Just a Good Solid Smoke (Argyle Maduro Robusto)

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Photo by Sable Aradia. All rights reserved.

It’s been a while since I’ve done a review.  I’ve been a little overwhelmed with a summer job, then a lot of extra hours at work, then a fall vacation.  And it always takes me a while to resume a routine once I’ve broken it.  But I’m back now.

One of the best ways I find to get back into the swing of things with sampling good cigars is to get together with our local Okanagan Pipe & Cigar Club.  We purchased the Buzzards Banquet 3 variety pack from Holt’s Cigar Company (which is no longer available, but you can get the Buzzards Banquet 4 here,)  We put them all into a coffee can and every month at our meeting we each draw one blind from the can.  You would think that you might be able to discern one from another by size (since you can get everything from a perfecto to a robusto in the Buzzards Banquet – and by the way, Holt’s, that’s poor grammar; it should be a possessive, so you need to include an apostrophe, before the S if the Banquet belongs to one Buzzard, and after the S if the Banquet belongs to all the Buzzards) but the key is to make sure that the diameter of the inside of the coffee can is larger than the diameter of all the cigars put together, and then they slouch against each other.  Then you put them above the person’s head to draw from so they can’t see, and then they might be able to discern a torpedo-shaped cap but that’s the best they can do.  Add in a couple of random high end cigars, and you’ve got an experience that’s a little like trying to eat Bertie Bott’s Every Flavour Beans.  The fun is in not knowing exactly what you’re going to get.

What I got this time was an Argyle Maduro Robusto; a 5 inch, 50 ring gauge smoke with a rich, chocolate-shaded Connecticut broadleaf wrapper on the light side of maduro, barber-pole wrapped with a matte finish, containing Dominican fillers.  It had a surprisingly well-constructed double cap and a scent like Folgers coffee.  The cap punched easily with my bullet punch.

Photo by Sable Aradia.  All rights reserved.

Photo by Sable Aradia. All rights reserved.

Argyles are considered to be one of the better “value brands” that you can get.  These might be ideal for the more casual or the more regular cigar smoker, since it keeps the price point low and the quality relatively high, without the “prestige markup” that, admittedly, sometimes comes with a Cigar Aficionado Cigar of the Year.  It’s rated as a mild smoke as far as strength goes too, so this might be something you’d be inclined to give your cigarette-smoking friend when they come over in attempt to entire them to improve their tastes.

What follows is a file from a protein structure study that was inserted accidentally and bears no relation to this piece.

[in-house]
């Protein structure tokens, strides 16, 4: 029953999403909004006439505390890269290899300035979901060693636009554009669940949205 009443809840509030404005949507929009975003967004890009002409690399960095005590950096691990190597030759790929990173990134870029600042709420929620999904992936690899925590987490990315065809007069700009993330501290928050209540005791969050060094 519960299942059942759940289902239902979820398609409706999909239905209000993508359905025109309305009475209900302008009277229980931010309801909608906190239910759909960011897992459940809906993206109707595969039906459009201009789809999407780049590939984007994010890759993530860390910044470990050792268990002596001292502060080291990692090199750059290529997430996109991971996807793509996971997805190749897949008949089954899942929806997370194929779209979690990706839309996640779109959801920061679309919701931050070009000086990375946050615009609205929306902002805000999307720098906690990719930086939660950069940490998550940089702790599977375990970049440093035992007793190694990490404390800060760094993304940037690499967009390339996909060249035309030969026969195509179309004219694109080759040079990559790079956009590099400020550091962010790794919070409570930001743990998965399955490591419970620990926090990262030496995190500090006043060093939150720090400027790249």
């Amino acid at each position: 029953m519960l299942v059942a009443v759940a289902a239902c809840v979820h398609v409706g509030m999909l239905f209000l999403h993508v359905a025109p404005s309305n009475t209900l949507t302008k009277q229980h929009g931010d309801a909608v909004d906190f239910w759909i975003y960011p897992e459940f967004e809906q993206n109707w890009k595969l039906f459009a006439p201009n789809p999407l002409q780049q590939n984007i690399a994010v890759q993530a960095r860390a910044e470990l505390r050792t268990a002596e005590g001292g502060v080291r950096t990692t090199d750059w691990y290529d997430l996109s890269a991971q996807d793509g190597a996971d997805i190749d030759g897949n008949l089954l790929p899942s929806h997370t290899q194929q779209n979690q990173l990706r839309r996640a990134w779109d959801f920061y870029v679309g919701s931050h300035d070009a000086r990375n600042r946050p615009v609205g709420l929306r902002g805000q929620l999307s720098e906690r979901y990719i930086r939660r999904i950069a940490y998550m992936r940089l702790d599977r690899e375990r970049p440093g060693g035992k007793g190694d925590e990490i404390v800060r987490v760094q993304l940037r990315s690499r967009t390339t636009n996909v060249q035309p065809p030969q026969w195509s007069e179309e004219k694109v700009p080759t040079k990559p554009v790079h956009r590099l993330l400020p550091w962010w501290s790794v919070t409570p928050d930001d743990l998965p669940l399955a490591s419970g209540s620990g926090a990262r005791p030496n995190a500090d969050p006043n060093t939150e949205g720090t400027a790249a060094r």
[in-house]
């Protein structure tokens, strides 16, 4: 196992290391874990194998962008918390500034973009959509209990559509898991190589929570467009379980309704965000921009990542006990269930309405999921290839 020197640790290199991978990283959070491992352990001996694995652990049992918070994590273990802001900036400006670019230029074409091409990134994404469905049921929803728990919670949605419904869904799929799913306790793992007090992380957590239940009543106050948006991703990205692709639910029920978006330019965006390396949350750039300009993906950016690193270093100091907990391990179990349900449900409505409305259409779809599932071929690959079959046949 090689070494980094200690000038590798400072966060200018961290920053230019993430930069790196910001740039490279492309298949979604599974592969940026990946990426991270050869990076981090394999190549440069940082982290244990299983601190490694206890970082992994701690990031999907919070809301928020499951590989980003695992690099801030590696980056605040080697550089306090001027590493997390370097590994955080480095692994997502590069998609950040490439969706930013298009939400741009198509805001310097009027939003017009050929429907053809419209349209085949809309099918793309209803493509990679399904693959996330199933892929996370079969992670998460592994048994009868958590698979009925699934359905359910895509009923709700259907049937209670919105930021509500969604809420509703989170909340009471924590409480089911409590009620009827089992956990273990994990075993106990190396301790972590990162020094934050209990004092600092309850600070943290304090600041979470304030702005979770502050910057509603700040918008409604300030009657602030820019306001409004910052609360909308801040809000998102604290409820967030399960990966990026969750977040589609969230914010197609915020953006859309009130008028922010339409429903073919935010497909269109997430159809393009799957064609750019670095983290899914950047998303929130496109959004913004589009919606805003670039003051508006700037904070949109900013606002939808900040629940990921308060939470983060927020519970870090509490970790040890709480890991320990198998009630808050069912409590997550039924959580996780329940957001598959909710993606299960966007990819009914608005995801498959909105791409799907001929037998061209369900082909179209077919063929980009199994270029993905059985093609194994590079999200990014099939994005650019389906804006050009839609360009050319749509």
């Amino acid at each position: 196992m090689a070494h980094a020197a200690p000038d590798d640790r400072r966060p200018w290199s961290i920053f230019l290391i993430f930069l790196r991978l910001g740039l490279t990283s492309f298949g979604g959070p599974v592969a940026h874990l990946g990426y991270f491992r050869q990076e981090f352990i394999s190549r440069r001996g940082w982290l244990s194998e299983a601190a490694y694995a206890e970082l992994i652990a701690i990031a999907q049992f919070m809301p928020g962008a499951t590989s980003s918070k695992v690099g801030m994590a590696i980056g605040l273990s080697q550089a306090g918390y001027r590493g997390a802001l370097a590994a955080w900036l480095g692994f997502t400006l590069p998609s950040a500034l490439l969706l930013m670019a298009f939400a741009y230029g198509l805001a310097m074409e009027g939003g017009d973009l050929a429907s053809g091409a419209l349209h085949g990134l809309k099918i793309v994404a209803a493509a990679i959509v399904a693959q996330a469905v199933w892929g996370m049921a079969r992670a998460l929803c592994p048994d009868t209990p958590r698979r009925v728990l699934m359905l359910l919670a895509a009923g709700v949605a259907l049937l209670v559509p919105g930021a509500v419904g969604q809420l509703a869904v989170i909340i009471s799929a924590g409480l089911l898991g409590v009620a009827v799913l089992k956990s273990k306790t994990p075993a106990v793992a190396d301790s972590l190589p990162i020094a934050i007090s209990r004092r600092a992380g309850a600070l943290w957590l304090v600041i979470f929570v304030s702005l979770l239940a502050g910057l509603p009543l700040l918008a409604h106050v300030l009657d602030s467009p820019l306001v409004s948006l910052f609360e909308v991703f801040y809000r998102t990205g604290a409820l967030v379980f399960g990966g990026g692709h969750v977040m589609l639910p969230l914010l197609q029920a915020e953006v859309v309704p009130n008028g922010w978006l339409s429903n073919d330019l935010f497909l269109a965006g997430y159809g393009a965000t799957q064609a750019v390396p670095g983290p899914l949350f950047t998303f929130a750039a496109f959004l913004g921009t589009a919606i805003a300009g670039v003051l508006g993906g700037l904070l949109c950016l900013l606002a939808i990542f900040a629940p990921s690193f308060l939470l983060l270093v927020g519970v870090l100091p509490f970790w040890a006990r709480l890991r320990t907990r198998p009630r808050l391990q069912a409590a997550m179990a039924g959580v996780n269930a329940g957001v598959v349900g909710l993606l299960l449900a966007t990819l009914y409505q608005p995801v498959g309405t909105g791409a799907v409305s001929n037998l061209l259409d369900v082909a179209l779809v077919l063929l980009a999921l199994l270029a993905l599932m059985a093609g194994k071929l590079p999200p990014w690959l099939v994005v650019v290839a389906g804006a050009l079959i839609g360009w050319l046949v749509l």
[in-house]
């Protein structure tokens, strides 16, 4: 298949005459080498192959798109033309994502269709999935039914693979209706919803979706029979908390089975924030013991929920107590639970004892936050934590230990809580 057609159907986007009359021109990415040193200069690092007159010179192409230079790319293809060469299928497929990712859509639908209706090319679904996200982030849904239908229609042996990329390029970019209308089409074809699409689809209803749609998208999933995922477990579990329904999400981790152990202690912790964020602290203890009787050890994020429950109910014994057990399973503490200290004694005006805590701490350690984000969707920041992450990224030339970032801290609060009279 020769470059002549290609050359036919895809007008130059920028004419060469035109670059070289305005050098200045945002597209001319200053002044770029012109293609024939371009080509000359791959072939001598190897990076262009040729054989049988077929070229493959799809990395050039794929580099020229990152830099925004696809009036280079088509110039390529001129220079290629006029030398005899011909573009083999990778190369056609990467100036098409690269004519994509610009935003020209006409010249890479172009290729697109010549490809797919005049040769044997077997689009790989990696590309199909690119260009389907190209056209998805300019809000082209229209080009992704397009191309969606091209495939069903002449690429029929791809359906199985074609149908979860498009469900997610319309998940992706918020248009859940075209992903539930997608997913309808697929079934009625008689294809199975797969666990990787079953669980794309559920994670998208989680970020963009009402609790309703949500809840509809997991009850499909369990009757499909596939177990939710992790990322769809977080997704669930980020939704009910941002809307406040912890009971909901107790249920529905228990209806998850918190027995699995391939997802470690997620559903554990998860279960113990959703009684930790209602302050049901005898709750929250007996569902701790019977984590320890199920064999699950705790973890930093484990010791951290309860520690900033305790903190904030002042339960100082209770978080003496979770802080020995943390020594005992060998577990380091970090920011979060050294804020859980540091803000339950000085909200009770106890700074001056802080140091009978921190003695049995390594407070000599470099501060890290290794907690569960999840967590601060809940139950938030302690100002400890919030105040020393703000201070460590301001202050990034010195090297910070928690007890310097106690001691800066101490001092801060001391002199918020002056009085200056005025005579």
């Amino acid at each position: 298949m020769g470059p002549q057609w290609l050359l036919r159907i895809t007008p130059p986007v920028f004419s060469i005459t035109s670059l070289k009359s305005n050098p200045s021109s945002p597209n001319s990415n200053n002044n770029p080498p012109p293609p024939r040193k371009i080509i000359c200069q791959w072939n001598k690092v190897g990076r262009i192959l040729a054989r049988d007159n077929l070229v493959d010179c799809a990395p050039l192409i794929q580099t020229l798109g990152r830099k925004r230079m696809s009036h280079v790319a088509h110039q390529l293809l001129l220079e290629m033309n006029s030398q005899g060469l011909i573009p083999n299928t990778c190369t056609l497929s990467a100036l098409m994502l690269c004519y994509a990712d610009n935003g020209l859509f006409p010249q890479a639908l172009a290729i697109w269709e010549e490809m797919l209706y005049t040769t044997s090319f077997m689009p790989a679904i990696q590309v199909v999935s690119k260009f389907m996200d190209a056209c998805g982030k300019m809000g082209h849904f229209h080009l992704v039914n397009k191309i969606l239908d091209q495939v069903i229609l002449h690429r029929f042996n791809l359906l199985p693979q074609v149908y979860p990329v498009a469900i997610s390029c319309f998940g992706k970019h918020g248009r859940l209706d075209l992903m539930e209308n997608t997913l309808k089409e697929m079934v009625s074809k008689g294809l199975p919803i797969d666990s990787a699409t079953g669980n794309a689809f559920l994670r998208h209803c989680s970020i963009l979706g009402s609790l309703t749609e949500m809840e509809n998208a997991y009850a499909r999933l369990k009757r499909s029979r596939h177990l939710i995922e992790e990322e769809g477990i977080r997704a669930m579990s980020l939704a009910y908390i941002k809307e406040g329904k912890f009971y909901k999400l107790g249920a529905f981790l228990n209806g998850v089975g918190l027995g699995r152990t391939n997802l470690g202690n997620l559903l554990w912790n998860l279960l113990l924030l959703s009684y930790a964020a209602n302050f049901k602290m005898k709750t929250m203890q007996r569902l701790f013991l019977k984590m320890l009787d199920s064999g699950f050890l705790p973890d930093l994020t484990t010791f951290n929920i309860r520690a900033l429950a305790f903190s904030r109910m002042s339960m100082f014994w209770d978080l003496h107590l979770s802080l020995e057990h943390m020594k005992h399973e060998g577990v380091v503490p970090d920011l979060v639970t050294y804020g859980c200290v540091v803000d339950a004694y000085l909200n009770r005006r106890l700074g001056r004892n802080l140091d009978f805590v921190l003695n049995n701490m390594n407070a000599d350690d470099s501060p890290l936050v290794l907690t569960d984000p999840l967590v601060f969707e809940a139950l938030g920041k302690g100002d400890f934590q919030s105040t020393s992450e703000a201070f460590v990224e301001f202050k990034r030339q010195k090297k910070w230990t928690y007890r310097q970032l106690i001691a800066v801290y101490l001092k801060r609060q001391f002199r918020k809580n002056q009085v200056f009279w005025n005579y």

I can’t really tell you about the room note, since I toasted the foot in a room full of other people who were also smoking cigars and pipes, but the faint impression I got when I wafted the smoke near to my nose was of extra dark Squirrelly Bread toast.  The first draw was pleasantly bitter, with an oily aftertaste.  It was a bit like dark coffee and burnt cedar.  The first third lasted about half an hour, though I had to relight it after the first ten minutes because it was initially a little hard to draw.  That’s probably just fine for the real smokers out there, who might be inclined to draw deeply enough to inhale (though I wouldn’t recommend overdoing that; still, it was a very smooth tobacco that might be more forgiving to inhalation than most cigars); and it probably would have gone unnoticed entirely if I’d clipped instead of punched.  Be that as it may, it smoked easily and evenly enough after that, though it didn’t leave an enormous plume of smoke, as dedicated cigar smokers tend to prefer.

Argyle wrappers have been described as “sweet and nutty,” but this is something I noticed more in the second third than in the first, which lasted about 25 minutes.  More of the sweet taste asserted itself after purging the cigar.

The final third lasted about 20 minutes, and I found it to be the best part of the cigar, mingling those value coffee elements (which were good, don’t get me wrong, but they weren’t fair trade organic, if you see what I’m saying) with the slight nut and cedar campfire suggestions, blending into a very pleasantly bitter texture that still, even at this point, left oil on my lips.  I smoked it down to the nub.

So, Argyle isn’t going to win any awards from guys in $1000 suits.  But it’s just a good, solid smoke.  I give it:

4 stars

You can get a variety of Argyle Maduro options at Holt’s Cigar Company, starting at Robustos and Coronas for $39.95 USD for a box of twenty, up to the Treasurer 2-Fer, which is a box of forty five and a half inch, 60 ring gauge cigars, for $84.95 USD.

And that’s a lady’s perspective!

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